This article focuses on our CNC department. An important, and rather busy, specialty in our manufacturing line!
First off, what does CNC mean? CNC is defined as "computer numerical control." A CNC machine utilizes computer programming to shape material into a finished product. A CNC machine is a complex and intelligent tool that requires trained and careful operation by our talented machinists. CNC machinists are the operators of these impressive machines, and they load, unload, program, and monitor the processes.
Our CNC department affords us the ability to fabricate many of the elements that make up our machines. We craft many in-house components, from bushings and bearing housings to internal and external gear parts on our lathes. We even process our own cutter wheels and hydraulic valve blocks on our mill machines. The CNC department has been an integral part of our manufacturing line for about 27 years, and the department has made great advancements in that time.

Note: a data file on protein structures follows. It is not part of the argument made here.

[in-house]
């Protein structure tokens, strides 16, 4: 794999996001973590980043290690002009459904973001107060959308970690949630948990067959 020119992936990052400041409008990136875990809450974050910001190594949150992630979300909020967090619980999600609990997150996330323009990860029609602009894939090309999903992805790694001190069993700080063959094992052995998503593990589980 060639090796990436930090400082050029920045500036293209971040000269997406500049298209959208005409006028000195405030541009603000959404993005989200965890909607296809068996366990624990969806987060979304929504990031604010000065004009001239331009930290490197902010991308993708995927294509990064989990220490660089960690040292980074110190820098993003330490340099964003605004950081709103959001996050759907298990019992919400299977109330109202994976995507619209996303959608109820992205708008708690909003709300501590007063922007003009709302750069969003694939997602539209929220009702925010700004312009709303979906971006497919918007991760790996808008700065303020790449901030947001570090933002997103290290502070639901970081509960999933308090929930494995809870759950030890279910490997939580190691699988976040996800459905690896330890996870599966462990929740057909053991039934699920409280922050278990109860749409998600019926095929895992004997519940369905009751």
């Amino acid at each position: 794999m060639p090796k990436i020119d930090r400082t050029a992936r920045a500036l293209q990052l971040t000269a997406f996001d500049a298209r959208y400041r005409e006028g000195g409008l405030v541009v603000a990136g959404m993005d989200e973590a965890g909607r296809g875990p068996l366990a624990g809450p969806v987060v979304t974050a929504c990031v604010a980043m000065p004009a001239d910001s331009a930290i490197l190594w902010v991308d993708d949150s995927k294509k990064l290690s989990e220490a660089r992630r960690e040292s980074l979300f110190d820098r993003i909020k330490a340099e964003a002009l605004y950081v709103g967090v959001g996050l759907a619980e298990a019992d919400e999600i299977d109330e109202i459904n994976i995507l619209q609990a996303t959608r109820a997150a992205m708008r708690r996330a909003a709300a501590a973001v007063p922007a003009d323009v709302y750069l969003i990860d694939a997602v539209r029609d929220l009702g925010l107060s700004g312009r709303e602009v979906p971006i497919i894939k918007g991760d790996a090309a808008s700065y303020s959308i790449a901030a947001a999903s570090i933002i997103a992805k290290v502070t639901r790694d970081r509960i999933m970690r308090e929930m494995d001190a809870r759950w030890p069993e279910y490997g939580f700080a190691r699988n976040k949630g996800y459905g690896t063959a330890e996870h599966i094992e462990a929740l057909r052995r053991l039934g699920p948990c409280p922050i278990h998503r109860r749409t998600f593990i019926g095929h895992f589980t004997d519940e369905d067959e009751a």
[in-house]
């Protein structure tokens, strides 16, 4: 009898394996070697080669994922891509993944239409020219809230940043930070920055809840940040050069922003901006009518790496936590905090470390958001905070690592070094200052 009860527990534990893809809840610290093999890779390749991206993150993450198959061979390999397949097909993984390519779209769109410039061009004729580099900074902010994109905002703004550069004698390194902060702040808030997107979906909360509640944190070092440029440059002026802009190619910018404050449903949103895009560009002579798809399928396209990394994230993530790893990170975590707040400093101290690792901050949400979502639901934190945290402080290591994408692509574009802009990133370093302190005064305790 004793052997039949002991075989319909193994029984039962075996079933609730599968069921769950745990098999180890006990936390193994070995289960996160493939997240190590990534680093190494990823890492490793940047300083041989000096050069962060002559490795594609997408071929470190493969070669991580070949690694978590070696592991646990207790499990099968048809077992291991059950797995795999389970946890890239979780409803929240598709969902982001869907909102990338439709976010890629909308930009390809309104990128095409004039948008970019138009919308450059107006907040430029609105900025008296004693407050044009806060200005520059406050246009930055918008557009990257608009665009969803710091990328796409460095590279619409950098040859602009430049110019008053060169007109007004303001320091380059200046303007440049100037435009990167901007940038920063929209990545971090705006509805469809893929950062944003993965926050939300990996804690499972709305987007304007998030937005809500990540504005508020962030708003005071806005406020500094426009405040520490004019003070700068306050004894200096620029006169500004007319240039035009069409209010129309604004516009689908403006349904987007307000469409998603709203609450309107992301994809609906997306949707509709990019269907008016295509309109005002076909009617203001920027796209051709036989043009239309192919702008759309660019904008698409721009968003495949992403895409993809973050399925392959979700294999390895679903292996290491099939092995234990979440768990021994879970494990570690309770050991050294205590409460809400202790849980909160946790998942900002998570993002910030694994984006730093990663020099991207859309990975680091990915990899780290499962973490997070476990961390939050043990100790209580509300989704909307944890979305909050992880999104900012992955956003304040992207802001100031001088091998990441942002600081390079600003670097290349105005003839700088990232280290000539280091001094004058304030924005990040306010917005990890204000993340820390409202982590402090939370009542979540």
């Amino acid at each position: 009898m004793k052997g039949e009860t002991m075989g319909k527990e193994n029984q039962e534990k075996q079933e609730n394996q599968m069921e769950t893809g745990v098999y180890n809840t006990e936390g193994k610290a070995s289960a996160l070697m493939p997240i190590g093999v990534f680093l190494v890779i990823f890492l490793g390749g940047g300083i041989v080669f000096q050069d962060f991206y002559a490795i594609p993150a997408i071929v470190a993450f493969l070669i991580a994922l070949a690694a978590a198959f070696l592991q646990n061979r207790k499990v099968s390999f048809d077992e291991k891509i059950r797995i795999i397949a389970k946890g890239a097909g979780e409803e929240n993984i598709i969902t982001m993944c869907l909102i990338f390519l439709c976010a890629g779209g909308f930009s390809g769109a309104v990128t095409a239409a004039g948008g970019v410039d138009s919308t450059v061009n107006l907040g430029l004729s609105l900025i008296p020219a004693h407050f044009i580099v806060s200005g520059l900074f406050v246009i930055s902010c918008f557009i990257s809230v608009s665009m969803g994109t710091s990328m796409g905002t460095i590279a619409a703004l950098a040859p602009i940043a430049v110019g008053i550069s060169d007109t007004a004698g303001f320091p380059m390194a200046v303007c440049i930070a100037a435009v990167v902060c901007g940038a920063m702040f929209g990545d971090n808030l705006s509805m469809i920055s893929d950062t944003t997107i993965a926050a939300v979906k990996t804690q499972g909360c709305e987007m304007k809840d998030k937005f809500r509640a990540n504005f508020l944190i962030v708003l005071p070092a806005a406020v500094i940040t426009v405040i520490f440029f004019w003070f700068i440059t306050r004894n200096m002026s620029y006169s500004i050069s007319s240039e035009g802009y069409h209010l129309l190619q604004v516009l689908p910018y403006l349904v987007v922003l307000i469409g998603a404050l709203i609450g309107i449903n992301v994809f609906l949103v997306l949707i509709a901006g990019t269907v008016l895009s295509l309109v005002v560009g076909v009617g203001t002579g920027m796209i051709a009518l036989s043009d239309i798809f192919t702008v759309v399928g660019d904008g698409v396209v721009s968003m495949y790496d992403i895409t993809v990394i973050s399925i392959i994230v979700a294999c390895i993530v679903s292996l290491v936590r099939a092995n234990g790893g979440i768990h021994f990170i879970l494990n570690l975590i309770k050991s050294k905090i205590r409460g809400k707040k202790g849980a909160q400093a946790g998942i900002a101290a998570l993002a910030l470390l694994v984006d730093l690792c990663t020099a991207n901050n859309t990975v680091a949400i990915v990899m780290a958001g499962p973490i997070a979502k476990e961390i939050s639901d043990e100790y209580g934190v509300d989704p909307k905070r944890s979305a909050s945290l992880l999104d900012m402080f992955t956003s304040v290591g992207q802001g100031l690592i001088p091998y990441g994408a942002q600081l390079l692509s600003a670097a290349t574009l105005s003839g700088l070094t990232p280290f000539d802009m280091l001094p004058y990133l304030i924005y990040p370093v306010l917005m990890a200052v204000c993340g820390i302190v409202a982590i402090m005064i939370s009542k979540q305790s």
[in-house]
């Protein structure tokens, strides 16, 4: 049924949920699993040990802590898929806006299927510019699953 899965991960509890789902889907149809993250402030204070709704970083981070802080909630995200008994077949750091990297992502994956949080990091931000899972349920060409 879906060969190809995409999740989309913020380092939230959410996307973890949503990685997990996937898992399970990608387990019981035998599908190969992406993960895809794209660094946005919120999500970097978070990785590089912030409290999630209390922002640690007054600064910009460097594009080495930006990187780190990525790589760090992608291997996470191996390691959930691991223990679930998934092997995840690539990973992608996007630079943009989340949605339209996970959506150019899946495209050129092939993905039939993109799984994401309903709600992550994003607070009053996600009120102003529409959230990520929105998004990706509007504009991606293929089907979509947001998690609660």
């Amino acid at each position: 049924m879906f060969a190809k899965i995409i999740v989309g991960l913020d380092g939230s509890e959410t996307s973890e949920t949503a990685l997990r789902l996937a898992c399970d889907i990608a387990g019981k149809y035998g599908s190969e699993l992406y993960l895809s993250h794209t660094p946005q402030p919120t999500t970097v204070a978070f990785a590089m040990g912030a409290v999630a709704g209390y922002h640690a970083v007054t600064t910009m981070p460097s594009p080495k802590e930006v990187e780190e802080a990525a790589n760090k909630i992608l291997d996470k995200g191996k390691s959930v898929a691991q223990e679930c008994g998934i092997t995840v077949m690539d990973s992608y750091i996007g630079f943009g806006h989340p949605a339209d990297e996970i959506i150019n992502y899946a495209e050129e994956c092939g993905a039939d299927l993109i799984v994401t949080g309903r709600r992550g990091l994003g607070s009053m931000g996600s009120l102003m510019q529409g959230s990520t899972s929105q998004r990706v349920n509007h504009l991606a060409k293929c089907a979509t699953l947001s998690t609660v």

Years ago, when operating manually, the mill department was able to produce certain components at rates of about 75 units per week. The machines in operation today are able to produce those same individual parts at rates of thousands of units per week! The CNC department now operates 12 lathes and 5 mills between our Oregon and Idaho locations. Keeping up with advances in technology has given us the ability to increase our production speed and accuracy as customer demand grew. In-house production also allows us to control our own lead times and quality standards.
In addition to production, these advanced machines provide us the ability to machine more complex parts. The ability to produce whatever we need gives our engineers design flexibility and allows us to keep more of our manufacturing in-house. With the expanded workload and production, our machinists are able to learn and advance, which opens up entry level positions and allows us to offer apprenticeships to local high school students who show interest in machining and engineering.
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This post was originally published in September 2020 and has been refreshed and updated.